Q: What constitutes a Circuit Court case?
Criminal: all criminal cases start in District Court. If a criminal case is determined to be a felony, it is then bound over into Circuit Court. All misdemeanor cases stay in District Court.
Civil: District Court civil cases are damages under $25,000. Circuit Court civil cases are damages over $25,000.
Family: a domestic case is actually considered a civil matter, however due to the domestic/family issues these cases are filed in the Family Division. All Family Division cases are at Circuit level which include: divorce, support, custody, paternity, personal protection orders, juvenile cases.
Q: Who is the Plaintiff and who is the Defendant?
The Plaintiff is the person who files the case with the court. The Defendant is the person who the Plaintiff is filing a complaint against. Once a case is opened, this never changes. Any future filings by either party should always list the Plaintiff and Defendant just as the case was originally filed.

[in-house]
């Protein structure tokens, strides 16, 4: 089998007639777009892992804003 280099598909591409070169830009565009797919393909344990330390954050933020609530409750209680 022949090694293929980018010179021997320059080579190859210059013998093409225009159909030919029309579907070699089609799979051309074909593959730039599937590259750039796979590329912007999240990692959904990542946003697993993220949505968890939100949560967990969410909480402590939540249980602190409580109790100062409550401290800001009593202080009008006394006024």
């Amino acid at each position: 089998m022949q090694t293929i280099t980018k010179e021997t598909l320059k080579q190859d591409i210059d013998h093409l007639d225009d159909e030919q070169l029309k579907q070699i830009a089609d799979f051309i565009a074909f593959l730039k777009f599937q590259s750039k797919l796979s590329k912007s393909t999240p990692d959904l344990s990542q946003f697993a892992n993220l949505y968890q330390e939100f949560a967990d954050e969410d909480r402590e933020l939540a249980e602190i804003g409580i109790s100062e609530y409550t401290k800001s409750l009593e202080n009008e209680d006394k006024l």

Q: I received a summons and complaint and it says I must answer to the courts. What does this mean?
You are not required by the court to file an answer. If you choose to file an answer it must be in writing and filed in the County Clerk's office. If you are not sure whether you should file an answer or not, it is highly recommended that you contact an attorney for legal advice.
Q: Where is each Court Division located?
Criminal: District Court matters are on the 1st floor of the courthouse. Circuit Court matters are also on the 1st floor of the courthouse (County Clerk's office).
Civil: both District and Circuit Court matters are on the 3rd floor of the courthouse.
Family: all Family Division matters are located throughout the 4th floor of the courthouse. Domestic matters and Probate are located in the file room. Juvenile and Friend of the Court offices are located on the 4th floor also. Personal Protection Orders are filed in the County Clerk's Office on the first floor.